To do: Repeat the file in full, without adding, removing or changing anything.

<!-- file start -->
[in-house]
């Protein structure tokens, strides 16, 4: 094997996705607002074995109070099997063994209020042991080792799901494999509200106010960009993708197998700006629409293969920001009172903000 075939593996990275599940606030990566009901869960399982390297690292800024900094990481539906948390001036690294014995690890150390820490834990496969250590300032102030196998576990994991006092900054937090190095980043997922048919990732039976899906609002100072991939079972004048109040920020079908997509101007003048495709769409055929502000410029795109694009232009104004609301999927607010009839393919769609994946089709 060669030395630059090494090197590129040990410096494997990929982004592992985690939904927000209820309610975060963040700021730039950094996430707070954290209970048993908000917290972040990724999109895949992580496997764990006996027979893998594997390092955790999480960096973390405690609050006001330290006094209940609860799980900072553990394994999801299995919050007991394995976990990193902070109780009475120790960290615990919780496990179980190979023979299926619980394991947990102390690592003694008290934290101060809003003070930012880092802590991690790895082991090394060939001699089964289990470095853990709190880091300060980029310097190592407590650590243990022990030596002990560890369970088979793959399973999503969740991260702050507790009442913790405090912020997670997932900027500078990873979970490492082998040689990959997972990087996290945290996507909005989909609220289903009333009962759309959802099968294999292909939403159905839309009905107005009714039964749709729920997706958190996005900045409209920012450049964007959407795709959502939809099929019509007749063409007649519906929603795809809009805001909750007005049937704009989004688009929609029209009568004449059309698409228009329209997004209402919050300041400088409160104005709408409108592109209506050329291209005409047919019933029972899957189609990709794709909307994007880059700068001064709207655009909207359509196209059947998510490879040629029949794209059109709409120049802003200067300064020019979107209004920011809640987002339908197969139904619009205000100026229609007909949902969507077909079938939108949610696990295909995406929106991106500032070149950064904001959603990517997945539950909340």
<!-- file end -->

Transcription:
[in-house]
């Protein structure tokens, strides 16, 4: 094997996705607002074995109070099997063994209020042991080792799901494999509200106010960009993708197998700006629409293969920001009172903000 075939593996990275599940606030990566009901869960399982390297690292800024900094990481539906948390001036690294014995690890150390820490834990496969250590300032102030196998576990994991006092900054937090190095980043997922048919990732039976899906609002100072991939079972004048109040920020079908997509101007003048495709769409055929502000410029795109694009232009104004609301999927607010009839393919769609994946089709 060669030395630059090494090197590129040990410096494997990929982004592992985690939904927000209820309610975060963040700021730039950094996430707070954290209970048993908000917290972040990724999109895949992580496997764990006996027979893998594997390092955790999480960096973390405690609050006001330290006094209940609860799980900072553990394994999801299995919050007991394995976990990193902070109780009475120790960290615990919780496990179980190979023979299926619980394991947990102390690592003694008290934290101060809003003070930012880092802590991690790895082991090394060939001699089964289990470095853990709190880091300060980029310097190592407590650590243990022990030596002990560890369970088979793959399973999503969740991260702050507790009442913790405090912020997670997932900027500078990873979970490492082998040689990959997972990087996290945290996507909005989909609220289903009333009962759309959802099968294999292909939403159905839309009905107005009714039964749709729920997706958190996005900045409209920012450049964007959407795709959502939809099929019509007749063409007649519906929603795809809009805001909750007005049937704009989004688009929609029209009568004449059309698409228009329209997004209402919050300041400088409160104005709408409108592109209506050329291209005409047919019933029972899957189609990709794709909307994007880059700068001064709207655009909207359509196209059947998510490879040629029949794209059109709409120049802003200067300064020019979107209004920011809640987002339908197969139904619009205000100026229609007909949902969507077909079938939108949610696990295909995406929106991106500032070149950064904001959603990517997945539950909340």